The Biggest Hands in the World

My father’s hands were some of the biggest hands I’ve ever seen – powerful, strong, worn, hardworking hands. My father’s hands were some of the biggest hands I’ve ever seen – giving, forgiving, caring hands that constantly reached out to others.

big hands

Last year Marcia Stout, one of DePaul’s nursing professors, invited me into her nursing class to encourage her students to think about nursing from spiritual and pastoral perspectives. From that invitation grew an opportunity to work with School of Nursing Director Dr. William Cody and other nursing faculty and staff to begin weaving a ritual of Blessing of the Hands into the fabric DePaul’s School of Nursing.

The rituals begin with nursing faculty and staff not only symbolically washing the hands of many students but also offering kind words of encouragement.  With hands and hearts prepared, the students then stand with one of DePaul’s University Ministry staff who offer a blessing while anointing their hands with precious oils.

Last year Jewish students received a blessing from DePaul’s Jewish Life Coordinator. Daughter of Charity Sr. Katie Norris blessed the hands of Catholic students. Muslims received blessings from DePaul’s Muslim Chaplain. And as DePaul’s Protestant Chaplain, I was privileged to join my colleagues in blessing many. I don’t know if the hands I held and anointed with sweet myrrh belonged to students of my faith or of any faith. I don’t know if the students I was privileged to bless were rich or poor, ready to serve as nurses or not. None of that mattered. What mattered is that I was given a moment to hold and bless hands that were even bigger than my father’s hands.

blessing of hands

To the bystander, the nursing students’ hands that were washed and blessed last year were just regular in size. But from my perspective, the hands I blessed were enormous. They were hands whose size was exaggerated by the hearts of those students whose path in life would require them to be constantly giving, forgiving and caring. The size of the hands I blessed was exaggerated by the passions of students preparing to be compassionate, patient, talented, healing nurses.

The hands of DePaul’s nursing students are enormous, not physiologically but spiritually—much will be required of them and much more will be given.

St. Vincent DePaul held the ministry of nursing in high esteem. He wrote, ”Now if there ever was a good work, it is that of nursing the sick, so much indeed that it surpasses all others in value. “

In recognition of the enormous work required of nurses and in appreciation of the great value of those called into nursing, DePaul’s School of Nursing has begun a tradition of blessing students’ hands. When DePaul’s president, Fr. Holtschneider was invited by Dr. Cody to join nursing students for the Second Annual Blessing of the Hands next week, Fr. Holtsneider responded: “This is a lovely new tradition.“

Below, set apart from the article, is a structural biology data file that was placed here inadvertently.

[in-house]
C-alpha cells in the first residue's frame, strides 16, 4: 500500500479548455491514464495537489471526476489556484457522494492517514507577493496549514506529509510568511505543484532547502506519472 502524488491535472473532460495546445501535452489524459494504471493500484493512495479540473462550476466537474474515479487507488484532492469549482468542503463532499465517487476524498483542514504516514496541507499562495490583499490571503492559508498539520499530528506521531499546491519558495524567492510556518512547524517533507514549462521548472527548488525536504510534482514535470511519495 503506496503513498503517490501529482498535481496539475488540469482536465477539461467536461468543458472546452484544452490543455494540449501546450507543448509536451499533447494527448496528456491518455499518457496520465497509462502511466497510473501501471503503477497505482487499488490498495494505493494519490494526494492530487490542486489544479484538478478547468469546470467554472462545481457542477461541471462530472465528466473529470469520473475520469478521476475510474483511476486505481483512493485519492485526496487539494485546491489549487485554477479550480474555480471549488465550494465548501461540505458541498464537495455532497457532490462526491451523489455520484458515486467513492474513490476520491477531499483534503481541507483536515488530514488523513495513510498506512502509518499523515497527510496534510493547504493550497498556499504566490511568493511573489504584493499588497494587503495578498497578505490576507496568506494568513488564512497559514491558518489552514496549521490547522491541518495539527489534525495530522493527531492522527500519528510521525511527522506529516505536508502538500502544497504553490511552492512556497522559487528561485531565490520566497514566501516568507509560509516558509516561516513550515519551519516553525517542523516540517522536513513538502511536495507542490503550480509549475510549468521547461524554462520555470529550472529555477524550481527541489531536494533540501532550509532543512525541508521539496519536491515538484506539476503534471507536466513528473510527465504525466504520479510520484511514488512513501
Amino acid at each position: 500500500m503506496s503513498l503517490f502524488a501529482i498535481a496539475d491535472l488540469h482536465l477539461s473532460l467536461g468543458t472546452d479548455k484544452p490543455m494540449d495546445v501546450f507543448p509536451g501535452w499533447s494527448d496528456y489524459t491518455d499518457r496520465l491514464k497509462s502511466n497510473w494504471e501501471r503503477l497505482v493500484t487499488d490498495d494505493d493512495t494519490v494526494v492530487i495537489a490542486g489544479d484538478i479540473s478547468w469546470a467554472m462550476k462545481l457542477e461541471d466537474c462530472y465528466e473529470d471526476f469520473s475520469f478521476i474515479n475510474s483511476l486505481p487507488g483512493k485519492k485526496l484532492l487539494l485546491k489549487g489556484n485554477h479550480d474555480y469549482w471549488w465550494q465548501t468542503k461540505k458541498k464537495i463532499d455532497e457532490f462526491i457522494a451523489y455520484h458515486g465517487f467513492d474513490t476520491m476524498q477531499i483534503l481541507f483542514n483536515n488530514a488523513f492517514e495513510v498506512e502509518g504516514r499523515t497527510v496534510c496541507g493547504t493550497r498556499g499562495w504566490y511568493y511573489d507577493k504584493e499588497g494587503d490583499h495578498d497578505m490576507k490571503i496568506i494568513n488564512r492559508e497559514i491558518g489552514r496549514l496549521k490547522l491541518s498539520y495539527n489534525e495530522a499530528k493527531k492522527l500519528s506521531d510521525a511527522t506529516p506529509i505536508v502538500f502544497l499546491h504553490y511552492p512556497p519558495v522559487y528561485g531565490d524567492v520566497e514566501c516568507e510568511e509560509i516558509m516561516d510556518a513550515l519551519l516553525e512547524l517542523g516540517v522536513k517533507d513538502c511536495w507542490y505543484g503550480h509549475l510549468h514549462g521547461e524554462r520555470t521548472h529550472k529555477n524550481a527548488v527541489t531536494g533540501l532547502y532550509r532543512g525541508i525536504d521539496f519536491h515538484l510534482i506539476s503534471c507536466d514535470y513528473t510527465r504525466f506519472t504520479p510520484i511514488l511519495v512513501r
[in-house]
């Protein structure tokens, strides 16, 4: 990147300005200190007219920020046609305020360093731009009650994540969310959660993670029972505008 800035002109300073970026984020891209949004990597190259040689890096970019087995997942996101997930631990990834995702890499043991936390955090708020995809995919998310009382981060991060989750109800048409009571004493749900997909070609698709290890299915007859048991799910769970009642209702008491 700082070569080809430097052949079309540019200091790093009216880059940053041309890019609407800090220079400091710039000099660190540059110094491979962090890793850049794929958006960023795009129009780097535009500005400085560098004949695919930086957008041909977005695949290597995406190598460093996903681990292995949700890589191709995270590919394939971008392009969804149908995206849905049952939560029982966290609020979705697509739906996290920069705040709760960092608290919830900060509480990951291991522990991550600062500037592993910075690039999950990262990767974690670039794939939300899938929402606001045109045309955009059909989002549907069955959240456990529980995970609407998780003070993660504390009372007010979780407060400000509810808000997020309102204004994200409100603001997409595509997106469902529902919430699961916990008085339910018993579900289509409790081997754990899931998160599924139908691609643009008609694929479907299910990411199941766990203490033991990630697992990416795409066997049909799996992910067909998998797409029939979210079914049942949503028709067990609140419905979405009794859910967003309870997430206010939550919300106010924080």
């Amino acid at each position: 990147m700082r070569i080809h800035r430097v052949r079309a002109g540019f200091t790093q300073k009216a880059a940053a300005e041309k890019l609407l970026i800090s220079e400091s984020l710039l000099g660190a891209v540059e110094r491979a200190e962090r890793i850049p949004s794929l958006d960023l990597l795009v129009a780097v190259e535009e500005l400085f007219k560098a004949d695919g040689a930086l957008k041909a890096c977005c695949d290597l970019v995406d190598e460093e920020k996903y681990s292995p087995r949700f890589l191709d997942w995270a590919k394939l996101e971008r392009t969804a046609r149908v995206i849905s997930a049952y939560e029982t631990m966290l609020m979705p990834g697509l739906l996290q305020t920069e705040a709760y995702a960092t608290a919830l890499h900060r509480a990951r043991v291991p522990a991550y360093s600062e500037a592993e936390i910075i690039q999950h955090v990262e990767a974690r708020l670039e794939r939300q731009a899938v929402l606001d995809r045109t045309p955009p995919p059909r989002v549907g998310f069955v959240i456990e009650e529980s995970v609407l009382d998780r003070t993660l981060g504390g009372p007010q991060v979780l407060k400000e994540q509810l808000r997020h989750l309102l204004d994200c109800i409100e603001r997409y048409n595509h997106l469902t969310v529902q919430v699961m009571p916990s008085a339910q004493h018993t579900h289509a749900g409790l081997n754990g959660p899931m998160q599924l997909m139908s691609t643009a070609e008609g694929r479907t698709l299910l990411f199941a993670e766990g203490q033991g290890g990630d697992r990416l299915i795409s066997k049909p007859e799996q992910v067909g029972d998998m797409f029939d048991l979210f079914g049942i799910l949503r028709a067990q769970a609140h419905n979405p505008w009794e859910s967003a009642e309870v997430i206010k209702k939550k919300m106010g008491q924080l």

Indeed, this is a lovely tradition—a DePaul tradition—reserved for our nursing students who I believe have some of the biggest hands in the world—matched only by their large hearts! God bless all of our nursing students!

—   Rev. Diane Dardon is a Chaplain with DePaul Christian Ministries.  You can comment on her post below.

For more information on DePaul’s School of Nursing Blessing of the Hands scheduled for May 6, please contact Alexander Stachniak,

3 thoughts on “The Biggest Hands in the World

  1. Thank-you for sharing your beautiful thoughts and warm memories, Diane. Your blessing of our hands reminds us to use our touch, voice, and eyes in multiplying those blessings for others. With gratitude and love…

  2. This post is so timely for me. My daughter went into the hospital unexpectedly late last week. I rarely saw a doctor, but the care of the nursing staff was kind, attentive, competent and reassuring during a scary period. Grateful for them and their blessed hands! I also have a niece who just finished her 2nd year of nursing studies. Hope she gets her hands blessed when she finishes her prgroam. Thanks for the post

  3. I have heard it said that if something is true everywhere and all the time, it is good and important to acknowledge, recognize and celebrate it at some time and in some way. This regular ritual of the washing of the hands of our nursing community does just that – sets aside a time and place to recognize what we know and believe to be always true, that the talents, skills and generosity of our nurses are truly a blessing to us all.

Leave a Reply

Your email address will not be published. Required fields are marked *